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Usefulness of Abductive Reasoning in Nursing Education

A Pilot Study

Mirza, Noeman A. PhD, RN; Akhtar-Danesh, Noori PhD; Noesgaard, Charlotte MScN, RN; Martin, Lynn EdD, RN; Byrne, Carolyn PhD, RN

doi: 10.1097/NNE.0000000000000755
Nurse Educator: PDF Only

Background Hypothetico-deductive reasoning used by novice nurses could limit their ability to explain a presenting care situation in its entirety. Hence, scholars recommend the use of abductive reasoning as an alternative approach.

Purpose This study explored the effects of abductive reasoning training on baccalaureate nursing students' hypothesis generation abilities.

Method Through a pretest-posttest study, we delivered educational training on abductive reasoning and examined hypothesis accuracy, expertise, and breadth. Participants generated scenario-specific hypotheses before and after the training. Academic content experts validated the scenarios, and 2 independent raters scored participants' hypotheses.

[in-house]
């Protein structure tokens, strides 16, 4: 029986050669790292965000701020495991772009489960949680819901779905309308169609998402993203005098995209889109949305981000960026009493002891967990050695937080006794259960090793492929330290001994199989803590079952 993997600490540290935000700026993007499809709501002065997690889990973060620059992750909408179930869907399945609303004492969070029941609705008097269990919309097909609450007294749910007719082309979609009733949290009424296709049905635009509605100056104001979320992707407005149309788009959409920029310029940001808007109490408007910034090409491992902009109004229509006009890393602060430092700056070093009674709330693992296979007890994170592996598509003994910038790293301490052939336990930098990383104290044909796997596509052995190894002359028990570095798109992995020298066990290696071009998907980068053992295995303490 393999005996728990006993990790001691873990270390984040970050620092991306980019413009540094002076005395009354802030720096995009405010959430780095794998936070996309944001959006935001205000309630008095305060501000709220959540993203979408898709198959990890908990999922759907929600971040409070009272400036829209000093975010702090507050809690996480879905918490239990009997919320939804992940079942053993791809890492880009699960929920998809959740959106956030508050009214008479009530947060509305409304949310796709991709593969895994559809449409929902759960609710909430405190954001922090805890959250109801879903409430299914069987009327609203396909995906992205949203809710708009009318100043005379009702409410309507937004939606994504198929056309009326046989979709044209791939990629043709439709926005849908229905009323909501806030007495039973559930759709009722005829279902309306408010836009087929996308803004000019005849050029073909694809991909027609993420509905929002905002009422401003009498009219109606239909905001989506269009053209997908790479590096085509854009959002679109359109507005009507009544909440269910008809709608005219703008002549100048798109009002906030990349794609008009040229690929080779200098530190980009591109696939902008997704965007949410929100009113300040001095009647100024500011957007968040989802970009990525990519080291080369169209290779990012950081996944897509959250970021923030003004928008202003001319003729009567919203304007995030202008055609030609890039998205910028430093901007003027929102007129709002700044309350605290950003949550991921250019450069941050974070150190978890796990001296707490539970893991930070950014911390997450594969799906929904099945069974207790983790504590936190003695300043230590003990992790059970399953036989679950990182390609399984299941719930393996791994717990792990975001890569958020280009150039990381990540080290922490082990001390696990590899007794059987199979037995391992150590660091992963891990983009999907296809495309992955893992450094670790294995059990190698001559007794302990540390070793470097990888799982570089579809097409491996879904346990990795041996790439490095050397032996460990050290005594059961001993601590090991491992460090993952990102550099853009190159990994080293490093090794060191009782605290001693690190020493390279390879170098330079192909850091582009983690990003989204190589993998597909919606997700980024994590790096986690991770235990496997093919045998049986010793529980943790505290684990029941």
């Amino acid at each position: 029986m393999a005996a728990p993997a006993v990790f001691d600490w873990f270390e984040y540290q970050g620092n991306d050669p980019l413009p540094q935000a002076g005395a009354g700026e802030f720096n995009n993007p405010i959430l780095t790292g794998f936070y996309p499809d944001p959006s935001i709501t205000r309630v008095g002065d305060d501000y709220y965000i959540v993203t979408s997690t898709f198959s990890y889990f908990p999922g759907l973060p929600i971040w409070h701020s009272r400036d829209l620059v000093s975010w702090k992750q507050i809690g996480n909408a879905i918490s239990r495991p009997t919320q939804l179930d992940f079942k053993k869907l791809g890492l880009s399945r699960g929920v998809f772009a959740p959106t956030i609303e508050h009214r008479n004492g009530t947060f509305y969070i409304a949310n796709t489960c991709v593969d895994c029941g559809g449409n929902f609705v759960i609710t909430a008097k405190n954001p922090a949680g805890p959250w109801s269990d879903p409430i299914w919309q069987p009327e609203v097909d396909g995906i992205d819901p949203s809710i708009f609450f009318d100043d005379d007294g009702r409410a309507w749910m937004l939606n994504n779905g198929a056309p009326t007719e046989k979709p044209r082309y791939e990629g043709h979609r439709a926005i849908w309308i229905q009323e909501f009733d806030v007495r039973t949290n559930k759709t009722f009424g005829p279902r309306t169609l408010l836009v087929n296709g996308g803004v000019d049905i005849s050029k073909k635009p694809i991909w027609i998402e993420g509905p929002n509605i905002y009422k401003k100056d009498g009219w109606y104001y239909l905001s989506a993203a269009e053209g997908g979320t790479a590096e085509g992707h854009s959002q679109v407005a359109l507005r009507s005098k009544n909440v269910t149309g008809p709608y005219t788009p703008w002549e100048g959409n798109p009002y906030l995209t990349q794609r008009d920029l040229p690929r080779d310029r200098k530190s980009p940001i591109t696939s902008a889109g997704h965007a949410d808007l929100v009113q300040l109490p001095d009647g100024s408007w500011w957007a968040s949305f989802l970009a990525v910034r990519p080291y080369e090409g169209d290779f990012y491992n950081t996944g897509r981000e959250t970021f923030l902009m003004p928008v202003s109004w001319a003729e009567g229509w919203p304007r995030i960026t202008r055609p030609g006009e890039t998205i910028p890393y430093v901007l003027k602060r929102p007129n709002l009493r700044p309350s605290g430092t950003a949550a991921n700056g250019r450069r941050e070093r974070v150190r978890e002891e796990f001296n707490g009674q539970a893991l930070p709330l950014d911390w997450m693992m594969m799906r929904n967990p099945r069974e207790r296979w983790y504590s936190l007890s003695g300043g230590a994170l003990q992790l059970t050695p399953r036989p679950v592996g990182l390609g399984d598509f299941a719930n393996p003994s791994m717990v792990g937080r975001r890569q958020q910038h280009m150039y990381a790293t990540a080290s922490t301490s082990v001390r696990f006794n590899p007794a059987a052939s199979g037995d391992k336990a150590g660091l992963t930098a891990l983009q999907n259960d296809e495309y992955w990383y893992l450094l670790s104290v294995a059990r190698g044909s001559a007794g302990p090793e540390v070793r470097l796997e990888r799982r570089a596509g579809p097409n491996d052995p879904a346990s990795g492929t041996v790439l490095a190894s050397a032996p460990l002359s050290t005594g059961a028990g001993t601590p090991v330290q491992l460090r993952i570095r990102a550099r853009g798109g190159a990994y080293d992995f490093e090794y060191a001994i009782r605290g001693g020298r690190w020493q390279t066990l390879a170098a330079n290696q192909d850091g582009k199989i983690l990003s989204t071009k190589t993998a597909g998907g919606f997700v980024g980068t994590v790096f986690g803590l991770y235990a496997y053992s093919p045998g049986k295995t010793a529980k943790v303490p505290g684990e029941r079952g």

Results Twenty first- and second-year nursing students participated in this pilot study. Posttest scores showed a significant improvement in participants' hypothesis generation abilities: accuracy (P < .001), expertise (P < .001), and breadth (P = .006).

Conclusion Abductive reasoning training in nursing education may improve students' hypothesis generation abilities.

Author Affiliations: Assistant Professor (Dr Mirza), School of Nursing, Thompson Rivers University, Kamloops, British Columbia; and Associate Professors (Dr Danesh and Ms Noesgaard), Assistant Professor (Dr Martin), and Professor (Dr Byrne), School of Nursing, McMaster University, Hamilton, Ontario, Canada.

The authors declare no conflicts of interest.

Correspondence: Dr Mirza, School of Nursing, Thompson Rivers University, 805 TRU Way, Kamloops, British Columbia, Canada V2C 0C8 (

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Accepted for publication: September 1, 2019

Published ahead of print: November 1, 2019

Cite this article as: Mirza NA, Akhtar-Danesh N, Noesgaard C, Martin L, Byrne C. Usefulness of abductive reasoning in nursing education: a pilot study. Nurse Educ. 2019. doi: 10.1097/NNE.0000000000000755. [Epub ahead of print]

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